Cambridge and Oxford Universities have one. The Weizmann Institute has one, and so does Harvard, Princeton, NYU, Columbia, Stanford, UCLA and UC-Irvine. And in a Canadian first, in a move that will differentiate UBC from any other university in Canada, UBC has now one. Indeed, the UBC Board of Governors has just approved the institutional housing action plan for its faculty, staff and students as proposed by the “Community Planning Task Group” that I have been chairing for the past 18 months. The new plan, which is arriving not one minute too soon, addresses simultaneously several challenges that this fast-rising university is currently dealing with. I have written before about the factors and circumstances that led to the development of such a plan (also here). It is high time to talk about the solutions that the Board of Governors is now offering. Here are some of them:
For tenured and tenure-track faculty
The plan will support the university’s faculty recruitment and retention priorities by introducing an affordable home ownership option for up to 10% of all new housing units built on campus. Re-sale of these homes will be restricted to tenured and tenure-track faculty, and re-sale values will be indexed to faculty salaries to a maximum price no higher than 33% below market value.
It will improve the ability of faculty to access the University’s “Housing Assistance Program” to assist with the purchase of a principal residence within Metro Vancouver, by extending the eligibility period for the Program from 7 to 10 years.
For faculty and staff
The plan will help address housing affordability challenges of UBC’s workforce, by directing that up to 20% of future housing on campus be built as non-market rental available only to faculty and staff. Non-market rents will reflect costs and expenses and are anticipated to be approximately 25% below average rates charged for unrestricted comparable housing in terms of age and quality on Vancouver’s west side.
The plan will support the University’s objective of ensuring that a significant proportion of future housing on campus will be accessible to those who work or study on campus, by building up to 30% of all new housing on campus as rental, 2/3 of which will be non-market and reserved to UBC affiliated personnel.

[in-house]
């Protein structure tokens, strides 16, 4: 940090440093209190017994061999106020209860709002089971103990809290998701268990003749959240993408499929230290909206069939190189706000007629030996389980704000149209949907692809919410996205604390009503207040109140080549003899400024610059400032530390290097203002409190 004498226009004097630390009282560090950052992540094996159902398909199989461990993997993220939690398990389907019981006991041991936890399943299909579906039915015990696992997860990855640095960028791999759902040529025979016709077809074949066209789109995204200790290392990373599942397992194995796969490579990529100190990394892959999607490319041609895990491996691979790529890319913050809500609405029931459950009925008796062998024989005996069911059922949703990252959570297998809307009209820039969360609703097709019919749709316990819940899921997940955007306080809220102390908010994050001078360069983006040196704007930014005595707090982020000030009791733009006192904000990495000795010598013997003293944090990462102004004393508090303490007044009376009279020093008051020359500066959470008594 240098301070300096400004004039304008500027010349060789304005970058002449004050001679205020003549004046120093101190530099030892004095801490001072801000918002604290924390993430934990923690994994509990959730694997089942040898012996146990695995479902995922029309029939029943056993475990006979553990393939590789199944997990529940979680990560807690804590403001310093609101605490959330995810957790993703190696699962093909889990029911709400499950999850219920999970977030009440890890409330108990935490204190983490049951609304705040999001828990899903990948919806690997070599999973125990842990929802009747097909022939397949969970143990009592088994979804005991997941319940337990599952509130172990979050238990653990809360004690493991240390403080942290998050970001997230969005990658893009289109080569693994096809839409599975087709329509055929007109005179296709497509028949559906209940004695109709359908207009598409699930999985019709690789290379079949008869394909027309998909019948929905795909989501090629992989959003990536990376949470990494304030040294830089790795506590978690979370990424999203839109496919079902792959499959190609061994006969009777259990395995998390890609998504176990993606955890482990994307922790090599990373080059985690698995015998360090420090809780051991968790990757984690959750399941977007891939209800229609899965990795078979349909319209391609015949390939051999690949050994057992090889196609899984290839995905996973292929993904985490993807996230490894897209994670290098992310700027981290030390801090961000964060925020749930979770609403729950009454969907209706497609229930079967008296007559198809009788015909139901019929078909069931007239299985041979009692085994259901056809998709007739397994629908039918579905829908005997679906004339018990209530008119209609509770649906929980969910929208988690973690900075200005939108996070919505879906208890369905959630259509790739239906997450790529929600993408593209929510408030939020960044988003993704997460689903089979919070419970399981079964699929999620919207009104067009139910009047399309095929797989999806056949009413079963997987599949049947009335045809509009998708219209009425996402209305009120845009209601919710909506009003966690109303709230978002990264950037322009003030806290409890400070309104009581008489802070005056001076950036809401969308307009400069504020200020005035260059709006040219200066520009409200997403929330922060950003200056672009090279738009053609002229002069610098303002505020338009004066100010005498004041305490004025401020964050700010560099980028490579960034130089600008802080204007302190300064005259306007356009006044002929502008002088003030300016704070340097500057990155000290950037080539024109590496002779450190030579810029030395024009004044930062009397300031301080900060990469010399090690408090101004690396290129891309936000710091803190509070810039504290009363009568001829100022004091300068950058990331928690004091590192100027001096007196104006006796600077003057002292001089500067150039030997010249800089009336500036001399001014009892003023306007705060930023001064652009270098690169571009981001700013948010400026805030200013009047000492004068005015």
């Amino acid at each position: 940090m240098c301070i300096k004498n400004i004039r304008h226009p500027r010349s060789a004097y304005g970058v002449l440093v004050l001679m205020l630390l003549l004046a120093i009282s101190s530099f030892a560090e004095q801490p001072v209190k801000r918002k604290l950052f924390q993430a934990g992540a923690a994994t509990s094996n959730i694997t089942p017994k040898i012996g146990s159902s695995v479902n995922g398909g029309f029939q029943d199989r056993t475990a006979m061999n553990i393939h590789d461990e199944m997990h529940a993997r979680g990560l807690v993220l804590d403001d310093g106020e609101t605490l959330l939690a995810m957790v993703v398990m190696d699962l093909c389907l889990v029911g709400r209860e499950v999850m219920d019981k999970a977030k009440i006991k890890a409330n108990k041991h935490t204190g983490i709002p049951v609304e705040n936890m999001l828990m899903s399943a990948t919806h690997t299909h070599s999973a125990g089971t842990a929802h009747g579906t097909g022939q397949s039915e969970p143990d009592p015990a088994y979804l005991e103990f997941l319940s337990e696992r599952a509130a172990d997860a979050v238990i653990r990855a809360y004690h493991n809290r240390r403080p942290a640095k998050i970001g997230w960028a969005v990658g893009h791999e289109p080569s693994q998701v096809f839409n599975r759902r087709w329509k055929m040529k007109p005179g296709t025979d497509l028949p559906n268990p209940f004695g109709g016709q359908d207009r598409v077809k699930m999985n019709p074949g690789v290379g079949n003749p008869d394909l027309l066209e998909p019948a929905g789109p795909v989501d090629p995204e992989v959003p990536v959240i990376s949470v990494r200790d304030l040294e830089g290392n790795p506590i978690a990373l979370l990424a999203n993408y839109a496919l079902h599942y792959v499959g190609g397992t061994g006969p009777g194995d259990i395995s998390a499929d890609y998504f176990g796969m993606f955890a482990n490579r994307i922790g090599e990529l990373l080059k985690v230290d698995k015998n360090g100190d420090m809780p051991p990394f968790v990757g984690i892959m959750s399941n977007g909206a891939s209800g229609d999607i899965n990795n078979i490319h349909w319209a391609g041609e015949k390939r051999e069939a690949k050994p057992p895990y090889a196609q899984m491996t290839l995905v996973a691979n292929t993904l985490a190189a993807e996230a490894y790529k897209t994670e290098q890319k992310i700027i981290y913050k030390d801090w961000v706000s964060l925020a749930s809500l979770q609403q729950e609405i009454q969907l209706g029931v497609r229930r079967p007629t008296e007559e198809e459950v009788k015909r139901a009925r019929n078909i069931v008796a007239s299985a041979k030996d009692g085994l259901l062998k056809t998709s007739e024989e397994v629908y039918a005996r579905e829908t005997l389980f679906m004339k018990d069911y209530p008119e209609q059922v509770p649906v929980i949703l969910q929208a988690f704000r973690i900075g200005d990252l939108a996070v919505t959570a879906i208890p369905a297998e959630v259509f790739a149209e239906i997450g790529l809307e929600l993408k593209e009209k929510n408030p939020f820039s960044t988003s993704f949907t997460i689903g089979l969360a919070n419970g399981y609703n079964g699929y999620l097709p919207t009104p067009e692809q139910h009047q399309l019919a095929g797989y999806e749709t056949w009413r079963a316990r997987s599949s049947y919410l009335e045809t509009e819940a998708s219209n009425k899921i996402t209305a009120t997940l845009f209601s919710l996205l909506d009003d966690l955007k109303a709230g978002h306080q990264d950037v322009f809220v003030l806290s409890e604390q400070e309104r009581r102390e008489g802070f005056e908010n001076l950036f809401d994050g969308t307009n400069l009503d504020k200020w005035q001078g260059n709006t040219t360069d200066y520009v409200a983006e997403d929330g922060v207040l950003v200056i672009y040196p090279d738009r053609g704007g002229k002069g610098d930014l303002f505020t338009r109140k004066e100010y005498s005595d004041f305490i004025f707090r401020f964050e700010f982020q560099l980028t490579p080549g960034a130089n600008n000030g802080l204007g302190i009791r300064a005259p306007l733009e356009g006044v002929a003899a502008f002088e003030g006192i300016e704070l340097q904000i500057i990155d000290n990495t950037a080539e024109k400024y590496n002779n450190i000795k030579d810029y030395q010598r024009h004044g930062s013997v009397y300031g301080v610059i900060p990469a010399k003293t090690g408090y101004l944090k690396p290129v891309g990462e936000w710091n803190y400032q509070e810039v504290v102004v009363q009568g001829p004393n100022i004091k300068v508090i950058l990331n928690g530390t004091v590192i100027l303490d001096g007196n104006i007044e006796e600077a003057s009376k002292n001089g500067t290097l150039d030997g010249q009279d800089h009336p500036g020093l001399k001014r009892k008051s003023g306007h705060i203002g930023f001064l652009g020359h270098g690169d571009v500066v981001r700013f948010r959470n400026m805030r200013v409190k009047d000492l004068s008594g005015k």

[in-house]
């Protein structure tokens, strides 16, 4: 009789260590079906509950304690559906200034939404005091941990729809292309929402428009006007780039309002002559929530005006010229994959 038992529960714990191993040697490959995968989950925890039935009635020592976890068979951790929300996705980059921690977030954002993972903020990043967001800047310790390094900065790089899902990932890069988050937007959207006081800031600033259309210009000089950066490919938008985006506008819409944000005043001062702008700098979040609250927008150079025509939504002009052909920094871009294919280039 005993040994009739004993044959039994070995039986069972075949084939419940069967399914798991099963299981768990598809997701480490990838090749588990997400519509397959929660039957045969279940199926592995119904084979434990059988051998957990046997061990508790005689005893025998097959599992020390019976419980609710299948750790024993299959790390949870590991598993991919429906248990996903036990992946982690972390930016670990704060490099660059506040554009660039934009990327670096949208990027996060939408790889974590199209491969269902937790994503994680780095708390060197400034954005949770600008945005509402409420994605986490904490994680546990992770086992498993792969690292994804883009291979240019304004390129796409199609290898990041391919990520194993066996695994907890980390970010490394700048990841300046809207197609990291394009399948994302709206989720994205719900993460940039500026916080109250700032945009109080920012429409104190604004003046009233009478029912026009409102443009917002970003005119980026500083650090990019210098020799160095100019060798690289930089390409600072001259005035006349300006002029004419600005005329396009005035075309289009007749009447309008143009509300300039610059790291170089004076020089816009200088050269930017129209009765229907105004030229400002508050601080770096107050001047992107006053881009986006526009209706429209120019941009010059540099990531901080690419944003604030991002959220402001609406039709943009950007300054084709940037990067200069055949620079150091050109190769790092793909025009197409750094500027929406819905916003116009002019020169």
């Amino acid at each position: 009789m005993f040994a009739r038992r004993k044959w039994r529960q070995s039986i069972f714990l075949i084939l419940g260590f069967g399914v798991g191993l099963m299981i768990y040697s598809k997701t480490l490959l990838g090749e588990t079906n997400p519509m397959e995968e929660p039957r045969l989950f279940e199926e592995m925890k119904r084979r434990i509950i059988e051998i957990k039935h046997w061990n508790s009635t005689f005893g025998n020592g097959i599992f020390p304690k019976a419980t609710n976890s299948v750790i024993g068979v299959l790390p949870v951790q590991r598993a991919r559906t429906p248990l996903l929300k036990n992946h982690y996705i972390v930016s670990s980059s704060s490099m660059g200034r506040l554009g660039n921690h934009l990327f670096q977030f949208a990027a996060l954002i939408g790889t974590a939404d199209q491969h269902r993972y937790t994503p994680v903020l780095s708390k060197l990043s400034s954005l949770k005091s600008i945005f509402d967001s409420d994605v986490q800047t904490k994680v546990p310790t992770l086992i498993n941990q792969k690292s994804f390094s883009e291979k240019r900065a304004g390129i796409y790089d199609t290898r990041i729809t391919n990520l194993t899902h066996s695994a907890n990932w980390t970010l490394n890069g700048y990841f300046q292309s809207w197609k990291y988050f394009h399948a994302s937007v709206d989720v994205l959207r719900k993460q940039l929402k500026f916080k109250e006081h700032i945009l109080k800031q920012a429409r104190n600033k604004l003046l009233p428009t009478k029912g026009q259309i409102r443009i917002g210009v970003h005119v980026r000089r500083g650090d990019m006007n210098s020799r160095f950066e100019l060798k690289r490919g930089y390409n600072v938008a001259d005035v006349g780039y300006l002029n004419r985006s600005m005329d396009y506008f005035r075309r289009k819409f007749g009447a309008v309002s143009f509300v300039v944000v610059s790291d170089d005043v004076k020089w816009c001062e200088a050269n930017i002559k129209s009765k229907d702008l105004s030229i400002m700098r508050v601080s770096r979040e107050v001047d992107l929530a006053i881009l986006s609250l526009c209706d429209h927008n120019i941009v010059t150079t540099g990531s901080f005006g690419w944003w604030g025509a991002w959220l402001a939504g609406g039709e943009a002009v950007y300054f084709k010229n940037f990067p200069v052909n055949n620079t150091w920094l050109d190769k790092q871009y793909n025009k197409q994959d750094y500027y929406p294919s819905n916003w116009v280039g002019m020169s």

The plan will help address the challenges of lower income employee groups in accessing housing on campus, by recommending that UBC develops a pilot project of up to 100 non-profit rental units with priority to staff with annual household incomes of less than $64,000. This pilot project will be developed in collaboration with UBC Properties Trust.
The plan calls for a campus housing that reflects the demographics of the University’s workforce. As such, it calls for a wide range of unit sizes, to include both smaller “starter” units, units suitable for single or 2 person households, and 3 bedroom units for families.
The plan calls for improving the opportunities for UBC faculty and staff to purchase market leasehold units on campus. The University will therefore work with UBC Properties Trust to provide preferential, early access for faculty and staff to purchase new units before they are released for sale to the general public.
For undergraduate students, grads and postdocs
The plan calls for the development of Gage South for student housing, with priority for graduate students and post-doctoral fellows.
It re-enforces UBC’s mid-term goal of providing capacity to accommodate student housing for up to 50% of the 2010 full time student enrollment. This will support the University’s continuing transition from a commuter campus to a more complete university community,
It supports the Student Housing and Hospitality Services (SHHS) business plan, which calls for expanding the supply of student housing and the range of unit types and sizes. (e. g. studio units, 4-6 bedroom style units, and furnished and unfurnished 1, 2 and 3 bedroom units). This will better respond to the increasingly diverse housing needs and demands of students including undergraduate, graduate and students with families.
The plan calls on UBC to continue its policy of controlling its student rental rates by operating on a self-supporting, fully cost-recovery basis, and in a fiscally responsible fashion to ensure rates are maintained at or below market rental rates.
It calls for the University to develop on behalf of students an advocacy strategy seeking greater housing allowance in Provincial financial aid programs for lower income students on student loans. This will help address the gap between the shelter allowance portions of BC’s student loan program and current rental rates at UBC.
This is an institutional housing action plan designed for UBC’s faculty, for its staff, for its students and for UBC’s vision to develop a vibrant, sustainable, scholarly and fun residential community that is second to one.
The plan is the culmination of 18 months of hard work by the department of Campus and Community Planning, Treasury, Property Trust, and my colleagues on the Task Group: Anne Marie, Richard, Robert, Sumedha, Sean, Bill, Sarah, Michael and of course the President.
The plan will be yet another indication that UBC takes care of its own. It addresses our retention problems whether in the junior ranks of our professorate or with our child care workers.
The plan will allow us to compete on the international level, whether in hiring knowledge workers or in recruiting students who are seeking knowledge.
Such an institutional plan will consecrate the fact that no other entity can lay governance claims on the university lands.
This is a well thought-out plan, a legacy making initiative. It is another historic moment for UBC.